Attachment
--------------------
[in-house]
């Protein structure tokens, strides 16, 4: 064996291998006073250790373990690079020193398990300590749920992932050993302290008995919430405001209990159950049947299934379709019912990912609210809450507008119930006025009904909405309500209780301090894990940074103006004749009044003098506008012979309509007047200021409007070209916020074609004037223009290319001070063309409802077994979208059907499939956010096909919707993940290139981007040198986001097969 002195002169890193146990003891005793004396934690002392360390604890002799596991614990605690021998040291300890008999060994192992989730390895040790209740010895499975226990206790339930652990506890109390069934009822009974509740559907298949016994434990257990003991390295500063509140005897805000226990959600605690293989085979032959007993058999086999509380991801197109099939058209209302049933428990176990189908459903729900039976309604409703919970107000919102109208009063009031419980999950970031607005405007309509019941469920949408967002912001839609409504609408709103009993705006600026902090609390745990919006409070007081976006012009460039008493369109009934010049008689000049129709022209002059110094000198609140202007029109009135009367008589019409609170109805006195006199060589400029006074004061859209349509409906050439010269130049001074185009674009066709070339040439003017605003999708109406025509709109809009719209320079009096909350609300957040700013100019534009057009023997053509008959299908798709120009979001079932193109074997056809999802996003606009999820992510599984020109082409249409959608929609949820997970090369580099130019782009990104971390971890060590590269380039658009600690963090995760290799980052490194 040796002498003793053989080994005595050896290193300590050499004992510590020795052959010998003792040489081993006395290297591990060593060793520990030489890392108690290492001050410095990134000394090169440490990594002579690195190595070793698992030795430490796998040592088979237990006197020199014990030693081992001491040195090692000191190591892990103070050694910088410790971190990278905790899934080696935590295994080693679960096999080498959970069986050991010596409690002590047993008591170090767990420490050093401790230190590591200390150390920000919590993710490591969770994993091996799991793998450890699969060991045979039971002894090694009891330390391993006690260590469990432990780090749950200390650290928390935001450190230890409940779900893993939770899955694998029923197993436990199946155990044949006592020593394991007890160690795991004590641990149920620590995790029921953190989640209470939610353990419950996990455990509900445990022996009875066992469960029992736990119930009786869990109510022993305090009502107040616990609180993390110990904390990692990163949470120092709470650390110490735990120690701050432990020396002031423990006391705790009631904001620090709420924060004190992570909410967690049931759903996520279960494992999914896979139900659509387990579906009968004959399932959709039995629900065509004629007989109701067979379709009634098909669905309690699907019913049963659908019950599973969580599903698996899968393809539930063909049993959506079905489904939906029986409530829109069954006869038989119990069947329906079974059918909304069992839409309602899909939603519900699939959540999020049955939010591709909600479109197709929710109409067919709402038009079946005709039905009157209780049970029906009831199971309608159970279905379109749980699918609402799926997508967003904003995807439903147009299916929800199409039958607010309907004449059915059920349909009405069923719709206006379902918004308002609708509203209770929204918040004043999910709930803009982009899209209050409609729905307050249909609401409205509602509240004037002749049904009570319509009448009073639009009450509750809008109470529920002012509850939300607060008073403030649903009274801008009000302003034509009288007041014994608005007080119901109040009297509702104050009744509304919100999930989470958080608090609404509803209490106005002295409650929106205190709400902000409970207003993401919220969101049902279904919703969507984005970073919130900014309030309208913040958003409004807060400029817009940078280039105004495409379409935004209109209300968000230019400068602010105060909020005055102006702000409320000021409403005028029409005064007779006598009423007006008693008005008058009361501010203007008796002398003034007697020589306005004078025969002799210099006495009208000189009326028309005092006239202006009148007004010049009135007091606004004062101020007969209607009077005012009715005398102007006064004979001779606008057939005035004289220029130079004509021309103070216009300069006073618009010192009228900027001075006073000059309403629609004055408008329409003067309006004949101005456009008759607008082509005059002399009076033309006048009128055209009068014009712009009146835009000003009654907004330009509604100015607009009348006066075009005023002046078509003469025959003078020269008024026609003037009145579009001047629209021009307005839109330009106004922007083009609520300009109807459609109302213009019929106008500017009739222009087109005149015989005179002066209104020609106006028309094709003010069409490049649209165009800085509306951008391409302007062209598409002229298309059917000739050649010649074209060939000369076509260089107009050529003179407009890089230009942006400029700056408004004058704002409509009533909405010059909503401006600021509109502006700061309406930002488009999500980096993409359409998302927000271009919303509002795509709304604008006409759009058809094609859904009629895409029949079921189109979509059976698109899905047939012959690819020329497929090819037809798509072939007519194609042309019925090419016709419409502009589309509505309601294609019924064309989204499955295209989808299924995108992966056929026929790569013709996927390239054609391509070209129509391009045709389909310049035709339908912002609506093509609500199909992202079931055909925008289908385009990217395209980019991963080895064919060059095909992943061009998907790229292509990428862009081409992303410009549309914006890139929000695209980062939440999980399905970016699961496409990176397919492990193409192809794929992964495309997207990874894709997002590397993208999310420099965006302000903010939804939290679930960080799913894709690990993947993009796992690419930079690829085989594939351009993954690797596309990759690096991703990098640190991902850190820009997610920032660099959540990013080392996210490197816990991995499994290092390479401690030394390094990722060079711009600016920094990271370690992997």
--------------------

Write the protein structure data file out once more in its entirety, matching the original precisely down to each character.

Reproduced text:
[in-house]
């Protein structure tokens, strides 16, 4: 064996291998006073250790373990690079020193398990300590749920992932050993302290008995919430405001209990159950049947299934379709019912990912609210809450507008119930006025009904909405309500209780301090894990940074103006004749009044003098506008012979309509007047200021409007070209916020074609004037223009290319001070063309409802077994979208059907499939956010096909919707993940290139981007040198986001097969 002195002169890193146990003891005793004396934690002392360390604890002799596991614990605690021998040291300890008999060994192992989730390895040790209740010895499975226990206790339930652990506890109390069934009822009974509740559907298949016994434990257990003991390295500063509140005897805000226990959600605690293989085979032959007993058999086999509380991801197109099939058209209302049933428990176990189908459903729900039976309604409703919970107000919102109208009063009031419980999950970031607005405007309509019941469920949408967002912001839609409504609408709103009993705006600026902090609390745990919006409070007081976006012009460039008493369109009934010049008689000049129709022209002059110094000198609140202007029109009135009367008589019409609170109805006195006199060589400029006074004061859209349509409906050439010269130049001074185009674009066709070339040439003017605003999708109406025509709109809009719209320079009096909350609300957040700013100019534009057009023997053509008959299908798709120009979001079932193109074997056809999802996003606009999820992510599984020109082409249409959608929609949820997970090369580099130019782009990104971390971890060590590269380039658009600690963090995760290799980052490194 040796002498003793053989080994005595050896290193300590050499004992510590020795052959010998003792040489081993006395290297591990060593060793520990030489890392108690290492001050410095990134000394090169440490990594002579690195190595070793698992030795430490796998040592088979237990006197020199014990030693081992001491040195090692000191190591892990103070050694910088410790971190990278905790899934080696935590295994080693679960096999080498959970069986050991010596409690002590047993008591170090767990420490050093401790230190590591200390150390920000919590993710490591969770994993091996799991793998450890699969060991045979039971002894090694009891330390391993006690260590469990432990780090749950200390650290928390935001450190230890409940779900893993939770899955694998029923197993436990199946155990044949006592020593394991007890160690795991004590641990149920620590995790029921953190989640209470939610353990419950996990455990509900445990022996009875066992469960029992736990119930009786869990109510022993305090009502107040616990609180993390110990904390990692990163949470120092709470650390110490735990120690701050432990020396002031423990006391705790009631904001620090709420924060004190992570909410967690049931759903996520279960494992999914896979139900659509387990579906009968004959399932959709039995629900065509004629007989109701067979379709009634098909669905309690699907019913049963659908019950599973969580599903698996899968393809539930063909049993959506079905489904939906029986409530829109069954006869038989119990069947329906079974059918909304069992839409309602899909939603519900699939959540999020049955939010591709909600479109197709929710109409067919709402038009079946005709039905009157209780049970029906009831199971309608159970279905379109749980699918609402799926997508967003904003995807439903147009299916929800199409039958607010309907004449059915059920349909009405069923719709206006379902918004308002609708509203209770929204918040004043999910709930803009982009899209209050409609729905307050249909609401409205509602509240004037002749049904009570319509009448009073639009009450509750809008109470529920002012509850939300607060008073403030649903009274801008009000302003034509009288007041014994608005007080119901109040009297509702104050009744509304919100999930989470958080608090609404509803209490106005002295409650929106205190709400902000409970207003993401919220969101049902279904919703969507984005970073919130900014309030309208913040958003409004807060400029817009940078280039105004495409379409935004209109209300968000230019400068602010105060909020005055102006702000409320000021409403005028029409005064007779006598009423007006008693008005008058009361501010203007008796002398003034007697020589306005004078025969002799210099006495009208000189009326028309005092006239202006009148007004010049009135007091606004004062101020007969209607009077005012009715005398102007006064004979001779606008057939005035004289220029130079004509021309103070216009300069006073618009010192009228900027001075006073000059309403629609004055408008329409003067309006004949101005456009008759607008082509005059002399009076033309006048009128055209009068014009712009009146835009000003009654907004330009509604100015607009009348006066075009005023002046078509003469025959003078020269008024026609003037009145579009001047629209021009307005839109330009106004922007083009609520300009109807459609109302213009019929106008500017009739222009087109005149015989005179002066209104020609106006028309094709003010069409490049649209165009800085509306951008391409302007062209598409002229298309059917000739050649010649074209060939000369076509260089107009050529003179407009890089230009942006400029700056408004004058704002409509009533909405010059909503401006600021509109502006700061309406930002488009999500980096993409359409998302927000271009919303509002795509709304604008006409759009058809094609859904009629895409029949079921189109979509059976698109899905047939012959690819020329497929090819037809798509072939007519194609042309019925090419016709419409502009589309509505309601294609019924064309989204499955295209989808299924995108992966056929026929790569013709996927390239054609391509070209129509391009045709389909310049035709339908912002609506093509609500199909992202079931055909925008289908385009990217395209980019991963080895064919060059095909992943061009998907790229292509990428862009081409992303410009549309914006890139929000695209980062939440999980399905970016699961496409990176397919492990193409192809794929992964495309997207990874894709997002590397993208999310420099965006302000903010939804939290679930960080799913894709690990993947993009796992690419930079690829085989594939351009993954690797596309990759690096991703990098640190991902850190820009997610920032660099959540990013080392996210490197816990991995499994290092390479401690030394390094990722060079711009600016920094990271370690992997």